* Jones Act waiver expires Nov. 13, ships must unload by Nov. 20
* Waiver attracts 5 shipments, more could come on Tuesday
* No word from DHS on potential extension of waiver
WASHINGTON, Nov 13 (Reuters) - At least five companies will use a rare waiver that expires Tuesday allowing foreign-flagged ships to take oil products and additives from the Gulf of Mexico to the Northeast to help relieve a fuel crunch after Superstorm Sandy, the federal government said.
The Department of Homeland Security issued on Nov. 2 a blanket waiver of the 1920 Jones Act to help get fuel to the region. Shortages continue to plague the New York City and Long Island areas after the storm.
The DHS has not yet said whether the waiver will be extended.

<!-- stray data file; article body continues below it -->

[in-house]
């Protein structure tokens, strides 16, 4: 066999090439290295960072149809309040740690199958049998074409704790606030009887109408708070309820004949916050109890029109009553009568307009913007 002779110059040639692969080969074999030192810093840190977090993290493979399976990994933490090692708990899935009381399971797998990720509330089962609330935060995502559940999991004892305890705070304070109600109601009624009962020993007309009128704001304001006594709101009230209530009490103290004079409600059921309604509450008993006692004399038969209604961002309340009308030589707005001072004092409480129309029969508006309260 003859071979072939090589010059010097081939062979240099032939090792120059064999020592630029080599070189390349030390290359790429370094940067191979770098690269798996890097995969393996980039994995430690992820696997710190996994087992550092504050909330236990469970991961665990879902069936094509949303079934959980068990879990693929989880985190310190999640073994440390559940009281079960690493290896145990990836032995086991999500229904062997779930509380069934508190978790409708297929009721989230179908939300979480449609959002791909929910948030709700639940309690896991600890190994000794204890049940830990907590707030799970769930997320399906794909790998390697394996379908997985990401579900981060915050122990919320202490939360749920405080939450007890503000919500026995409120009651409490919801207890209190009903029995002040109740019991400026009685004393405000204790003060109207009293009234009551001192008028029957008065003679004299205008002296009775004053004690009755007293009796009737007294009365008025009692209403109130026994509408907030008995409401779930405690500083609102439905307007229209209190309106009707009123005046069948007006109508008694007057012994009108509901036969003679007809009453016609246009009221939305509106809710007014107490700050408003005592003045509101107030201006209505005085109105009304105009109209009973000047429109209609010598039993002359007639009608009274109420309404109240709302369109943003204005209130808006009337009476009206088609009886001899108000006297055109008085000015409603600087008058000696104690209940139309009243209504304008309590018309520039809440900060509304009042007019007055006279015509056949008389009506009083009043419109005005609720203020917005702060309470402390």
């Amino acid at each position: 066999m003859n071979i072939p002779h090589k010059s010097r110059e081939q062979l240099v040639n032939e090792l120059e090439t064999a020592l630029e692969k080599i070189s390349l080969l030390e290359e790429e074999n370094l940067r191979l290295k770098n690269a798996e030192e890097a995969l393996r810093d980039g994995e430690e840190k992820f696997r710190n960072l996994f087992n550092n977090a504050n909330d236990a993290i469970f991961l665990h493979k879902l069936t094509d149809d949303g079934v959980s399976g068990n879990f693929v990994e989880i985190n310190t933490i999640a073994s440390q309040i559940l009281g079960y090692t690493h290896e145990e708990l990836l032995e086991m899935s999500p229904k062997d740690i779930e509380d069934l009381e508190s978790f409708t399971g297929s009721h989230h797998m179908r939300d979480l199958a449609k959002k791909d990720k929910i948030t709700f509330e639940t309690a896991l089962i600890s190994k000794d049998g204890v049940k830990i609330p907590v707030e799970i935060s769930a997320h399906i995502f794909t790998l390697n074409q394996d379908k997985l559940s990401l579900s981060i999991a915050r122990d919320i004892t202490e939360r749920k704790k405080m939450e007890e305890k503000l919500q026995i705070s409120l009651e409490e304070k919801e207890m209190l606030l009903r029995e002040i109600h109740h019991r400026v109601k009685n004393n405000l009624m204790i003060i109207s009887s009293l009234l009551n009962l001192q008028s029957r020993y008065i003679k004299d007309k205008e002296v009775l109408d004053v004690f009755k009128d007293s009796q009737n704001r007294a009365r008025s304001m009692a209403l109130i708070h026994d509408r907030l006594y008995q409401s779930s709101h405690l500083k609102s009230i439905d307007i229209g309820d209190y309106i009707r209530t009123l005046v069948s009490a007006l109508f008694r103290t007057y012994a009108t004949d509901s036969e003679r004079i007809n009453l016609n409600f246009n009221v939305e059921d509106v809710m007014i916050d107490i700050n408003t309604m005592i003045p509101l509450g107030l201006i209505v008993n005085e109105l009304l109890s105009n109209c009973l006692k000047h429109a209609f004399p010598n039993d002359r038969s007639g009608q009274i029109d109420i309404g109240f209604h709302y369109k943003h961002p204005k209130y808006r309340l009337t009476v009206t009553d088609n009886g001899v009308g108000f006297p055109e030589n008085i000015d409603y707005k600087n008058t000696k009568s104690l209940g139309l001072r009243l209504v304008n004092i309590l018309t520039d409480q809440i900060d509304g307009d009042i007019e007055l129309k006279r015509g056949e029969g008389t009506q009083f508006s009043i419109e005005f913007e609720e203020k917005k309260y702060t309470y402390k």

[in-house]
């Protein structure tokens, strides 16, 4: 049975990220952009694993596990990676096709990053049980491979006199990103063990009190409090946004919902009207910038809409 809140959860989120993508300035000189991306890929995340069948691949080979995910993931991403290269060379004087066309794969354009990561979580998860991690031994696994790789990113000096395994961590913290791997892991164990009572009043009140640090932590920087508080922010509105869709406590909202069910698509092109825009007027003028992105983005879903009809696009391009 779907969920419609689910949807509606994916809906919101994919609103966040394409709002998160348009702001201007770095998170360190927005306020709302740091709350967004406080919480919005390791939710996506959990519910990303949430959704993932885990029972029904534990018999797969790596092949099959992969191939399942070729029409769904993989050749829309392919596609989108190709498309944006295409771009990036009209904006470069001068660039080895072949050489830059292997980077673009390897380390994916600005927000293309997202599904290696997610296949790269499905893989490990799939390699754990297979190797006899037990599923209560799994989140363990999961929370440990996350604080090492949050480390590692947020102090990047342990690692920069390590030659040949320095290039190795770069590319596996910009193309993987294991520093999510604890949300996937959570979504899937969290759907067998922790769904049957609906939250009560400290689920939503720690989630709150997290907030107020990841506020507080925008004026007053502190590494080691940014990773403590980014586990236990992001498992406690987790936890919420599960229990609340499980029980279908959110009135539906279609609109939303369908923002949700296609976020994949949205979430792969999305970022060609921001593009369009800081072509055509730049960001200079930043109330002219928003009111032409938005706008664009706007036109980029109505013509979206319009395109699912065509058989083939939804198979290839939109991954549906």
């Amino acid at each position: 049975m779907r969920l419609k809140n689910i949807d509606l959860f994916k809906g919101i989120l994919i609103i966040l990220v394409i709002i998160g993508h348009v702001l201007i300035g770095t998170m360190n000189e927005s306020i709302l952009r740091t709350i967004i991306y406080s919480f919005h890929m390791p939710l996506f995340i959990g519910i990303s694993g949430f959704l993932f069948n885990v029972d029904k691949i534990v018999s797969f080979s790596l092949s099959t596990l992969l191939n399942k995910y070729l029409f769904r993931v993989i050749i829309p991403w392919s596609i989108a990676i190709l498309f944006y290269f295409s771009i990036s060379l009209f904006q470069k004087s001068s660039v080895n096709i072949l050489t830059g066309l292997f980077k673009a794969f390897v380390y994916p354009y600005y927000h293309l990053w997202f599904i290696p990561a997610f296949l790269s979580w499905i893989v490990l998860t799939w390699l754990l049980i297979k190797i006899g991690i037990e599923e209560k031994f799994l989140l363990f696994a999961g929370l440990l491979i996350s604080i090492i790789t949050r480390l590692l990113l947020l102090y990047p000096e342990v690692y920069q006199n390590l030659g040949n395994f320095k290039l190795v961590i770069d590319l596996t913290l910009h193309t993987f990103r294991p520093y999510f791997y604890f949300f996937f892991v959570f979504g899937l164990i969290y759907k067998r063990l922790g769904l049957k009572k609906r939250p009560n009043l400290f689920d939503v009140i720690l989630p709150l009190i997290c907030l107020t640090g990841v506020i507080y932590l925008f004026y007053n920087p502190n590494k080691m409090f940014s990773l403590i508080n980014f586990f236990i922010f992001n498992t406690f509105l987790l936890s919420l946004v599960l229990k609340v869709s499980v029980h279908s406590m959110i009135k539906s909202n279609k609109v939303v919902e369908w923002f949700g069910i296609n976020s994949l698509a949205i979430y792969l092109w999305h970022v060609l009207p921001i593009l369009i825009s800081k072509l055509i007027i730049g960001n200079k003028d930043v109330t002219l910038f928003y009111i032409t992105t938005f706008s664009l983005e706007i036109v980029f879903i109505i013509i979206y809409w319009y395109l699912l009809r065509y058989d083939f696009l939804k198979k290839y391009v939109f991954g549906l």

Five companies had planned to use the waiver as of Nov. 9, the Department of Transportation’s Maritime Administration, or MARAD, said on Tuesday. Each company was shipping one cargo each. MARAD did not name the companies.
More shipments could be announced later on Tuesday, MARAD added. Companies do not have to tell the government they intend to ship oil to the Northeast until 24 hours after loading in the Gulf of Mexico.
The waiver allows foreign-flagged ships to load oil products from the Gulf of Mexico until Nov. 13 and deliver them to ports in the Northeast by Nov. 20.
Oil traders could profit by nearly $2 million on each exempt cargo of gasoline they are able to ship from Houston to New York, according to Reuters’ calculations.
But the journey from the Gulf Coast to New York Harbor can take about a week, and some shippers are concerned about repercussions if they are not able to deliver by the deadline.
The Jones Act, part of the 1920 Merchant Marine Act, was created to support domestic jobs in the shipping industry. It requires goods moved between U.S. ports to be carried by ships built domestically and staffed by U.S. crews.